Abolishing the personal alcohol licence would not achieve a lessened regulatory burden for retailers and would lead to significant confusion and inconsistency is the message of the Association of Convenience Stores in its submission to Government.
Chief executive James Lowman said: “Ministers announced in July their intention to remove the requirement on personal licence holders to renew their licences after 10 years. This was a positive move strongly welcomed by retailers. However, the concept of abolishing the licences altogether is a step too far.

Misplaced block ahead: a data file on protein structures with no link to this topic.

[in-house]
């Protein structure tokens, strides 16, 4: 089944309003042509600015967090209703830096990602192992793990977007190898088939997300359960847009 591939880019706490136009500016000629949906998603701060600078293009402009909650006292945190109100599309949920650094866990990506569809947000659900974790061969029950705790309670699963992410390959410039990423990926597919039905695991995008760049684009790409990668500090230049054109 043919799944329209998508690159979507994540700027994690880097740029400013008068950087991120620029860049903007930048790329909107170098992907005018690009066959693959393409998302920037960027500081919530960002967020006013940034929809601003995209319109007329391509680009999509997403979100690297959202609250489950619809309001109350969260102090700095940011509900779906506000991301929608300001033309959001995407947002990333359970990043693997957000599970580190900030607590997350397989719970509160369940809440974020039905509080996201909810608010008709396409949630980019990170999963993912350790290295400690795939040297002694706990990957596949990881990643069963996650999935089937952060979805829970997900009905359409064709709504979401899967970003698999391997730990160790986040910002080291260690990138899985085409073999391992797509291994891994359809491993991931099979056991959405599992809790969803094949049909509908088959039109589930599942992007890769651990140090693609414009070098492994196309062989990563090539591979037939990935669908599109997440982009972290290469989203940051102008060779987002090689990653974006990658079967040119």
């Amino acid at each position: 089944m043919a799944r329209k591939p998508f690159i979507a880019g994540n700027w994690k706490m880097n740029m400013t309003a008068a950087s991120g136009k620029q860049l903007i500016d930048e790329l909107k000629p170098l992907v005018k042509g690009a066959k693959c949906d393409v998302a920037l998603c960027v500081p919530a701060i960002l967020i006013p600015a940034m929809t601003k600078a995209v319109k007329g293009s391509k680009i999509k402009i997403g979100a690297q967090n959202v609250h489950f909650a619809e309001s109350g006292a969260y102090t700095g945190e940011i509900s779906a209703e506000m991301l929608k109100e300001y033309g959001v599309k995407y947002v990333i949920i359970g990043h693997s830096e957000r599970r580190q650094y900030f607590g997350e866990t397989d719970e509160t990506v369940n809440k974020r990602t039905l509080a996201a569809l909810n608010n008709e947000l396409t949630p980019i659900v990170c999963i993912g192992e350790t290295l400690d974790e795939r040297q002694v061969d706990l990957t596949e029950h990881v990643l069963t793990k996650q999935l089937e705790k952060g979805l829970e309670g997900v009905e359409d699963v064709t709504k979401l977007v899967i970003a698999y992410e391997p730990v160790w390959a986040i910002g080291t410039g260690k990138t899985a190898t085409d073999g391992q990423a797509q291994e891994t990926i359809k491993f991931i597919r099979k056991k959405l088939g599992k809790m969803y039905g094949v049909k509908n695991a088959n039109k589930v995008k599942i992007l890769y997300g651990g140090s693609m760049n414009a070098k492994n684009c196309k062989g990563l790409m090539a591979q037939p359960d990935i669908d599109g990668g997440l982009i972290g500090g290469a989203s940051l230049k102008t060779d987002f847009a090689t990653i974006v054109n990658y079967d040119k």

“Personal licences provide a clear national standard of training and competence in supervising alcohol sales. They are also portable allowing individuals to move between premises without undermining the alcohol licence of the business. The alternative proposed which is for local approval of individuals named as supervisors on the alcohol premises licence every time they change would create confusion and inconsistency.
“Ministers’ instincts to reduce regulatory burdens are correct, but in this instance such a move would impose new burdens that would outweigh perceived benefits.”
Ministers will now be considering responses to the consultation and will decide on whether to proceed.